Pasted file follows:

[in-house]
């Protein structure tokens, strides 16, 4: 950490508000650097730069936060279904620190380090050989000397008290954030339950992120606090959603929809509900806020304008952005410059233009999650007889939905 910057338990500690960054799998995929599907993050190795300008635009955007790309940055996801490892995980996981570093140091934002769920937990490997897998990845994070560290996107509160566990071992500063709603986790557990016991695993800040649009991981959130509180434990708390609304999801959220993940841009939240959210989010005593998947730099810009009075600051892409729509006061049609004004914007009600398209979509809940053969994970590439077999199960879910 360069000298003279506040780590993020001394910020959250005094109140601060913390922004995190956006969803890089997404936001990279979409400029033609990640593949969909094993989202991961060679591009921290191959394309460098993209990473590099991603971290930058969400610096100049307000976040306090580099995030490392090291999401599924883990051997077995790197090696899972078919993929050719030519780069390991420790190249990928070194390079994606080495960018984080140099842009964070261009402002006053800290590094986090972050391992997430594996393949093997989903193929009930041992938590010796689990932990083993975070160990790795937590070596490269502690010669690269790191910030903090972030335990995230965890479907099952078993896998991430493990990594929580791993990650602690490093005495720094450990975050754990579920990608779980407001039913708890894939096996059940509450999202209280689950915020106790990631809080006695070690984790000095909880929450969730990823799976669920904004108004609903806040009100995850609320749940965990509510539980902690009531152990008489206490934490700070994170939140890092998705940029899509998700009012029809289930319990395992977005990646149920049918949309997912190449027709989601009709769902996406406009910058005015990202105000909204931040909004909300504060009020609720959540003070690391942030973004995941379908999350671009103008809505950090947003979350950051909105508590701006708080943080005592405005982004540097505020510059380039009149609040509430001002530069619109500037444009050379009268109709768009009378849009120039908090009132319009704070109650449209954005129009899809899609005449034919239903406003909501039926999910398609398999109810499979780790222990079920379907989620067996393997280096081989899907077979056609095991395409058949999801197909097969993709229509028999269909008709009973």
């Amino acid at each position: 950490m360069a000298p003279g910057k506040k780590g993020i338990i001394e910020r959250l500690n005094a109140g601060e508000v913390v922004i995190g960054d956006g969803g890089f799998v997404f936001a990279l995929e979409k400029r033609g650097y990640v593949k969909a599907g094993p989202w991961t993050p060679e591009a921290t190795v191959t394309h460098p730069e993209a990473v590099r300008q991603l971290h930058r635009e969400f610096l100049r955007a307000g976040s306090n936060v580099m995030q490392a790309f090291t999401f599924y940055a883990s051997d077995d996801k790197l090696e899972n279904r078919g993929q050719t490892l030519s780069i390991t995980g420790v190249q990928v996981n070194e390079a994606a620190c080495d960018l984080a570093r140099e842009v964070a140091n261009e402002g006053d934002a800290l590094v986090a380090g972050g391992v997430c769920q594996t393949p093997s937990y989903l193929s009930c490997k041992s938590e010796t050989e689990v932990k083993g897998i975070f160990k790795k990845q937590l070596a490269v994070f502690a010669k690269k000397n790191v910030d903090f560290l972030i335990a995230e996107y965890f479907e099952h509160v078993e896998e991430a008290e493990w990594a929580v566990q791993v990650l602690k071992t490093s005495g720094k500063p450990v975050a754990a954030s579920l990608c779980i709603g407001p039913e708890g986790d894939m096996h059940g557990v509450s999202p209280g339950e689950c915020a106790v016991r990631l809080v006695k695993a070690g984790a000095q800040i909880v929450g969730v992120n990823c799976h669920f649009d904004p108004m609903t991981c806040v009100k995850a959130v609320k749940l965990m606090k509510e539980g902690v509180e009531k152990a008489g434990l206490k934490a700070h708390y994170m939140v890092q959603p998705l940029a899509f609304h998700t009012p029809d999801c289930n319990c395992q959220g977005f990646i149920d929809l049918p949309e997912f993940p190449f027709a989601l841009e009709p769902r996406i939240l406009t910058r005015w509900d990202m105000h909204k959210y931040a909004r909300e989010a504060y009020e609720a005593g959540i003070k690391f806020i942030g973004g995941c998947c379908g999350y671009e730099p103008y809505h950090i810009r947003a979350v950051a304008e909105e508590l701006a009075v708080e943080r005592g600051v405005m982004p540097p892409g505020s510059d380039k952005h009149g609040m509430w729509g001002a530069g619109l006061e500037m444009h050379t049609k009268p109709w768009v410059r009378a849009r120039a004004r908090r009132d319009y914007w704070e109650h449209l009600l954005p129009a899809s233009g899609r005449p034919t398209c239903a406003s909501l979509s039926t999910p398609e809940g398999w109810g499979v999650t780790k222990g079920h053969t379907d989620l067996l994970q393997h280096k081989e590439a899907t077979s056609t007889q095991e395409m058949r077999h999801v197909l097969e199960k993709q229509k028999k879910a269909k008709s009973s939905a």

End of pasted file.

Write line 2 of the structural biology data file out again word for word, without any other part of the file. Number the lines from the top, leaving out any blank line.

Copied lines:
């Protein structure tokens, strides 16, 4: 950490508000650097730069936060279904620190380090050989000397008290954030339950992120606090959603929809509900806020304008952005410059233009999650007889939905 910057338990500690960054799998995929599907993050190795300008635009955007790309940055996801490892995980996981570093140091934002769920937990490997897998990845994070560290996107509160566990071992500063709603986790557990016991695993800040649009991981959130509180434990708390609304999801959220993940841009939240959210989010005593998947730099810009009075600051892409729509006061049609004004914007009600398209979509809940053969994970590439077999199960879910 360069000298003279506040780590993020001394910020959250005094109140601060913390922004995190956006969803890089997404936001990279979409400029033609990640593949969909094993989202991961060679591009921290191959394309460098993209990473590099991603971290930058969400610096100049307000976040306090580099995030490392090291999401599924883990051997077995790197090696899972078919993929050719030519780069390991420790190249990928070194390079994606080495960018984080140099842009964070261009402002006053800290590094986090972050391992997430594996393949093997989903193929009930041992938590010796689990932990083993975070160990790795937590070596490269502690010669690269790191910030903090972030335990995230965890479907099952078993896998991430493990990594929580791993990650602690490093005495720094450990975050754990579920990608779980407001039913708890894939096996059940509450999202209280689950915020106790990631809080006695070690984790000095909880929450969730990823799976669920904004108004609903806040009100995850609320749940965990509510539980902690009531152990008489206490934490700070994170939140890092998705940029899509998700009012029809289930319990395992977005990646149920049918949309997912190449027709989601009709769902996406406009910058005015990202105000909204931040909004909300504060009020609720959540003070690391942030973004995941379908999350671009103008809505950090947003979350950051909105508590701006708080943080005592405005982004540097505020510059380039009149609040509430001002530069619109500037444009050379009268109709768009009378849009120039908090009132319009704070109650449209954005129009899809899609005449034919239903406003909501039926999910398609398999109810499979780790222990079920379907989620067996393997280096081989899907077979056609095991395409058949999801197909097969993709229509028999269909008709009973």